So, how am I adjusting to pregnancy so far? To tell you the truth, I almost feel like “adjusting” isn’t the right word, since things often happen so gradually that I just notice I’m different one day, without being able to pinpoint when it started. When did I start feeling so heavy? When did I start having trouble putting on my socks? When did my joints start hurting? When did I stop seeing my feet? I couldn’t tell you exactly when it happened, but that’s just the way my life is now. I have to admit that the big surprise to me is the pain. I was expecting “discomfort” in the last trimester, especially given that it’s summer, but it turns out that the constant pain (pelvic pain and a pinched nerve, in my case) is much worse than the general discomfort. I’m seeing a physiotherapist every week to help deal with this. Being in a pool helps tremendously, but getting out of the pool and getting hit by gravity full-on again is torture! My feet are so swollen that even my OB was impressed (and I saw him at 9:45 AM, mind you, so I still had some swelling to do before the day was over). I do keep gently bumping my belly into things, though, and I think that Katie on Jejune.net is right on (see It’s never what you expect or Things people should admit more often: Pregnancy is weird). I haven’t even been able to sleep through the night since I got pregnant, but it’s worse now because I can’t even sleep on my side anymore on account of the pelvic pain. To the point where I’ve naïvely thought that it would be easier after the baby’s born (which is ridiculous, because of course I’ll wake up more often, and it’ll take another few months for the pelvic pain to subside anyway). And despite all that, I’m still incredibly lucky to have a healthy pregnancy with no complications!
A month ago, at 33 weeks, I got my first “Wow, you look like you’re ready to pop!” from a complete stranger. I should have had a clever comeback ready, but I wasn’t fast enough. Instead, I just said something like, “Um, actually, I’m not due until July, so still almost two months to go, but… yeah.” I’ve also gotten “You’re bigger than Kate!”, meaning the Duchess of Cambridge. Thank you for stating the obvious. (I was bigger than her when neither one of us was pregnant, too, in case anyone is wondering. And I’m carrying a big baby.) I guess in theory she’s one of my seven annoying people I’ll meet when I’m pregnant, although I confess I’ve yet to find her annoying, ever. I’ve been lucky that no stranger has dared touched my baby bump, though, because I probably would start patting their stomach right back. It’s true that people in general, even if they mean well, do have a tendency to comment on how big you are regardless of your actual size, though, which is one of the reasons I don’t post too many pictures of myself on Facebook.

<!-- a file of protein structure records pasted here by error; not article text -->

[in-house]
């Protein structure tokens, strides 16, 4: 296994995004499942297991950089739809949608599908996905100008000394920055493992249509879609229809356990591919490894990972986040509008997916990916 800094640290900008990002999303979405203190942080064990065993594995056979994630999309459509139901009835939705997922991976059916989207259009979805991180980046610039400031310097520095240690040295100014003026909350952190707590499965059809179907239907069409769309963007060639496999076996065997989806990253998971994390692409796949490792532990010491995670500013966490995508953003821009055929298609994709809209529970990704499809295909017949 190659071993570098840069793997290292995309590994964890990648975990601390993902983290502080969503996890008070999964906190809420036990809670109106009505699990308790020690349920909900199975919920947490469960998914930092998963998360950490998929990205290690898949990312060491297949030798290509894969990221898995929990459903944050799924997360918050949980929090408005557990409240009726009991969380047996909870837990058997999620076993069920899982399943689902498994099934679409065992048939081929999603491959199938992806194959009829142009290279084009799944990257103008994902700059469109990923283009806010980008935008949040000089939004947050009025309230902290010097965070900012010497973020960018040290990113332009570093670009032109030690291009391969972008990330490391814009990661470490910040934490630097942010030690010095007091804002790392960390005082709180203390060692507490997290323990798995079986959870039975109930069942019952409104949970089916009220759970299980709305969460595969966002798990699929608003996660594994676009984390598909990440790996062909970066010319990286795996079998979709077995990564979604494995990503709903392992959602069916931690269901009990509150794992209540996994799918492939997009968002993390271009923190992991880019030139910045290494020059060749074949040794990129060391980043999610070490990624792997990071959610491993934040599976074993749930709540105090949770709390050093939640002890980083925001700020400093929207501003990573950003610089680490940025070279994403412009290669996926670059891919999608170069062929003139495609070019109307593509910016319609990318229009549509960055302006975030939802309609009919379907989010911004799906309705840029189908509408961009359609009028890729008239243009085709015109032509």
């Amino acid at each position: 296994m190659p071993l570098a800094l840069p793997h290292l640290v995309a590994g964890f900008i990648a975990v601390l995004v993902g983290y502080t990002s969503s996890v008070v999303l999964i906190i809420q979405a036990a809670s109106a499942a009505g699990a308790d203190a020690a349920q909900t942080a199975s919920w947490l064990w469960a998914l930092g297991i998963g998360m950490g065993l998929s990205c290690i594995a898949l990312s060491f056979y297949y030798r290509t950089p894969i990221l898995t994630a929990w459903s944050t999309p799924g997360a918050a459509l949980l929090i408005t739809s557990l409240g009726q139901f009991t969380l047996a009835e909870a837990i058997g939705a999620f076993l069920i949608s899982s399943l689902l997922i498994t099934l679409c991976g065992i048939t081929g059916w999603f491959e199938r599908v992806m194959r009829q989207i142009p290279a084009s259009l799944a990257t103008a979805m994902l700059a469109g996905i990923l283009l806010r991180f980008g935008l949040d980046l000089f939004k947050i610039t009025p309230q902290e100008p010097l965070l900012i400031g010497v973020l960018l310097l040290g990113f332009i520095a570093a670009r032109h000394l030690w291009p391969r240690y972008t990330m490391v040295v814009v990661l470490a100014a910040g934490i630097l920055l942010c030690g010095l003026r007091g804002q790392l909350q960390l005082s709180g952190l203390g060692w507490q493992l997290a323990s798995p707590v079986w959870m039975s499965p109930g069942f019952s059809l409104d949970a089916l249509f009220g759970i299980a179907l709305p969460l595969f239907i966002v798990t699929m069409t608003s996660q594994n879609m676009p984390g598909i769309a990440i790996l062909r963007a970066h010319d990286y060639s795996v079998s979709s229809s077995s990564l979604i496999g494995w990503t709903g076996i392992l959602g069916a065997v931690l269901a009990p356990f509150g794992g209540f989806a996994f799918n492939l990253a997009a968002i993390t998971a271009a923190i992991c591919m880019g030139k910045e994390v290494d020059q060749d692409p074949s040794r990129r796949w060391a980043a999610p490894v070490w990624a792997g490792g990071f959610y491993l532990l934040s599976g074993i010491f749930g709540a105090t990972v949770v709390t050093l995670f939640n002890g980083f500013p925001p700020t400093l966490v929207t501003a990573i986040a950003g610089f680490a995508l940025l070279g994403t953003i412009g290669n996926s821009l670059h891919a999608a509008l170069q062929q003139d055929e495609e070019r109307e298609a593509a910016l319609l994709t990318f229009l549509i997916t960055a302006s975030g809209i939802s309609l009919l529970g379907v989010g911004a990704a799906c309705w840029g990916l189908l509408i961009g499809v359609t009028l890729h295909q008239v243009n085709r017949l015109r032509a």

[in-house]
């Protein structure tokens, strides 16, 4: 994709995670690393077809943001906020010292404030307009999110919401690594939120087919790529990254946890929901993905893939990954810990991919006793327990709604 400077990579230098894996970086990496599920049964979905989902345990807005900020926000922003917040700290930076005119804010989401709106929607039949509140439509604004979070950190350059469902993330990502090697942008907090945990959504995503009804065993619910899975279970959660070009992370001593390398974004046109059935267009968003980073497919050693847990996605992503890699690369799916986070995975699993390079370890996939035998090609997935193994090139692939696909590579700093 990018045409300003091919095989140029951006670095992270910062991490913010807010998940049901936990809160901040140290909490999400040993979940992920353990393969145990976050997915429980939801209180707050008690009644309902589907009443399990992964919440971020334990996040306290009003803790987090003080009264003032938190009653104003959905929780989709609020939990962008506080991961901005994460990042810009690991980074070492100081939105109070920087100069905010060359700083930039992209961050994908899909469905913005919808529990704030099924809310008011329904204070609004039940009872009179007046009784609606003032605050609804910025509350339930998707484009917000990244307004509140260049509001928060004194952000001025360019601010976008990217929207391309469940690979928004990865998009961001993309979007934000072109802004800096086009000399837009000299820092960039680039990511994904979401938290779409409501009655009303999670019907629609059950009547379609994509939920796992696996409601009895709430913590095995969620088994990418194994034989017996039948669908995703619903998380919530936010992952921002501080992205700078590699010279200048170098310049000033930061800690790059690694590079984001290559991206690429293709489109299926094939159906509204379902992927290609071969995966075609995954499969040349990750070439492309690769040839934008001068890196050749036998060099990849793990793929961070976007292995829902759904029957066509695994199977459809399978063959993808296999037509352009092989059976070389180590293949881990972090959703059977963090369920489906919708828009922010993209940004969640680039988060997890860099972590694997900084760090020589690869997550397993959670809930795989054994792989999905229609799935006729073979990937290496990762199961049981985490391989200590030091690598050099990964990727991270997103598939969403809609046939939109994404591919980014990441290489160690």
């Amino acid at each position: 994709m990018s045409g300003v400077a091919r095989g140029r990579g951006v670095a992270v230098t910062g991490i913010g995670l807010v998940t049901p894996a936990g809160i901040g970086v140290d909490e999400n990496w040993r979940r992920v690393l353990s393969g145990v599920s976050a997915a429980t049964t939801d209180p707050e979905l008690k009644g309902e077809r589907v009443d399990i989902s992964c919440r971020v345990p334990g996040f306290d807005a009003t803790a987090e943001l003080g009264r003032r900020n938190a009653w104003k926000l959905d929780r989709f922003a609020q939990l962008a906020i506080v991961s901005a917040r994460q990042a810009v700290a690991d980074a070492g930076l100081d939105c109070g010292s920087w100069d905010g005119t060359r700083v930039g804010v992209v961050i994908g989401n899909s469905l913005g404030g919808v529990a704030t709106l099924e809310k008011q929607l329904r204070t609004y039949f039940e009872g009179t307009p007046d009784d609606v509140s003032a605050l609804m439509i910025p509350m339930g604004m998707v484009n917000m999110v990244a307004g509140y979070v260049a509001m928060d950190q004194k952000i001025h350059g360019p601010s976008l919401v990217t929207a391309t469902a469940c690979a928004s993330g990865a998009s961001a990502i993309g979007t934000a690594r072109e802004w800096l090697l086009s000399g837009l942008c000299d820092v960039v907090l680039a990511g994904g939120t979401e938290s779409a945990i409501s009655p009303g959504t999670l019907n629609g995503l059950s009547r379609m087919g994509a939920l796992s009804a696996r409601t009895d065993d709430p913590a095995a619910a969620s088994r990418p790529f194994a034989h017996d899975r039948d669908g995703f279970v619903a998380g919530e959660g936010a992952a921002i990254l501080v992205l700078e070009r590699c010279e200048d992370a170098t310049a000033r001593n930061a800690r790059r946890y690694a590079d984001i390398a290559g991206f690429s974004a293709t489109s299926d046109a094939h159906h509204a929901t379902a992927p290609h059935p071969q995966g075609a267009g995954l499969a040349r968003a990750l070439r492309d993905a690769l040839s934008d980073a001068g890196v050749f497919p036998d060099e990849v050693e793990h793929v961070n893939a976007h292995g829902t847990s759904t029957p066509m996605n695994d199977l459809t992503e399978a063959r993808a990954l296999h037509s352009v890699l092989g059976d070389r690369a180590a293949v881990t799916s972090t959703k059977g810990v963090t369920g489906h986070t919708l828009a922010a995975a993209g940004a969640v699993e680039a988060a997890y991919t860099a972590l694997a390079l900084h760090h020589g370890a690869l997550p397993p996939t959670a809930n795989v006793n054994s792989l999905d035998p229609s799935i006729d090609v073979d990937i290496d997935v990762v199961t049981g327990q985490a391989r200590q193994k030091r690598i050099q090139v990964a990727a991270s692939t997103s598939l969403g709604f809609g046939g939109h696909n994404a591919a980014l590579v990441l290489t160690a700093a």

As far as preparations go, we’re pretty much ready with the essentials. The nursery is finished (upcoming post on that), I’ve got meals in the freezer (upcoming post on that, too). I’ve got a list of important phone numbers, my hospital bag is almost packed (for inspiration, see here, here or here). I’m going to be a minimalist and use a hospital-issued paper gown instead of a specialty maternity gown. My birth plan is written out, too, for what it’s worth – I’ve realized that while I would like a minimum of medical interventions, I’m not in control of what will happen, so being informed is really my best bet.
We’ve also seen the last “epic” film before D-Day – Man of Steel is totally worth it. Later this summer, I’m thinking we’ll skip Wolverine entirely and see if we’re up to a baby matinée (or an actual date night!) for Thor 2, though that’s entirely dependent on when Baby decides to show up. We also just celebrated our 5th anniversary with a fantastic dinner at Il Sogno, where I had the most amazing beef cheek ravioli with shaved black truffles in a cream sauce; I’d like to thank both the chef as well as the makers of Lactaid – plus the Engineer, of course, for being the best husband I could have asked for.
As far as baby-themed literature goes, I have to say I’m tired of all the publications that assume not only that the father-to-be is clueless, but also that the mother-to-be will do everything perfectly the first time. I don’t think it’s the case for us, and we’re not the only ones. I mean, sure, I’ll be hardwired to want to respond to our baby’s cries, but it doesn’t mean that my response would automatically be better than the Engineer’s. I honestly don’t even think I’ve changed any more diapers than he has, but I’m sure we’ll both learn very quickly. I don’t have all the answers already built-in and I can’t live up to the image of the perfect mother we see in magazines and on Pinterest. So here are five things that mothers want fathers to know, so we can keep that in mind.
And now I’ll go back to my knitting to see if I can finish that in time.